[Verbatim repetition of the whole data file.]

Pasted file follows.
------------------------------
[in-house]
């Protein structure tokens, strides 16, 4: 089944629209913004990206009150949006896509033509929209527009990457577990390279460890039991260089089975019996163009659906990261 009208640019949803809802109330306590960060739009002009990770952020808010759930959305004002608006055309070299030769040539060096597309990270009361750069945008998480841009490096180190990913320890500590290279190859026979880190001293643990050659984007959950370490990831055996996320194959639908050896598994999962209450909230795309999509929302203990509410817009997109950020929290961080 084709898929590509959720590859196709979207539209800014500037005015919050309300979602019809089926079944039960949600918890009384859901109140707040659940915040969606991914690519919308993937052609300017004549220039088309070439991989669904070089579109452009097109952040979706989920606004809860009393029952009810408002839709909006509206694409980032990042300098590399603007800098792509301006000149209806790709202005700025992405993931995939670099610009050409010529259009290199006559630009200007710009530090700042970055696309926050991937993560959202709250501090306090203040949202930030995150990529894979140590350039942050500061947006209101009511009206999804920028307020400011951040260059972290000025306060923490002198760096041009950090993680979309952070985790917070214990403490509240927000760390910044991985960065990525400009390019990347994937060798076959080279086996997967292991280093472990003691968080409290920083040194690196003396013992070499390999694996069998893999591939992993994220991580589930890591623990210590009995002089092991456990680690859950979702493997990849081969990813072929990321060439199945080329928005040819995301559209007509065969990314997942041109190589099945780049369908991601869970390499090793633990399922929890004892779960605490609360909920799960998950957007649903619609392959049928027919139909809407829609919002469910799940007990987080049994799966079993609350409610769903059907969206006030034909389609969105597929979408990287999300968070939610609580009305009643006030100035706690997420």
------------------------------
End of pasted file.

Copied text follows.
[in-house]
């Protein structure tokens, strides 16, 4: 089944629209913004990206009150949006896509033509929209527009990457577990390279460890039991260089089975019996163009659906990261 009208640019949803809802109330306590960060739009002009990770952020808010759930959305004002608006055309070299030769040539060096597309990270009361750069945008998480841009490096180190990913320890500590290279190859026979880190001293643990050659984007959950370490990831055996996320194959639908050896598994999962209450909230795309999509929302203990509410817009997109950020929290961080 084709898929590509959720590859196709979207539209800014500037005015919050309300979602019809089926079944039960949600918890009384859901109140707040659940915040969606991914690519919308993937052609300017004549220039088309070439991989669904070089579109452009097109952040979706989920606004809860009393029952009810408002839709909006509206694409980032990042300098590399603007800098792509301006000149209806790709202005700025992405993931995939670099610009050409010529259009290199006559630009200007710009530090700042970055696309926050991937993560959202709250501090306090203040949202930030995150990529894979140590350039942050500061947006209101009511009206999804920028307020400011951040260059972290000025306060923490002198760096041009950090993680979309952070985790917070214990403490509240927000760390910044991985960065990525400009390019990347994937060798076959080279086996997967292991280093472990003691968080409290920083040194690196003396013992070499390999694996069998893999591939992993994220991580589930890591623990210590009995002089092991456990680690859950979702493997990849081969990813072929990321060439199945080329928005040819995301559209007509065969990314997942041109190589099945780049369908991601869970390499090793633990399922929890004892779960605490609360909920799960998950957007649903619609392959049928027919139909809407829609919002469910799940007990987080049994799966079993609350409610769903059907969206006030034909389609969105597929979408990287999300968070939610609580009305009643006030100035706690997420």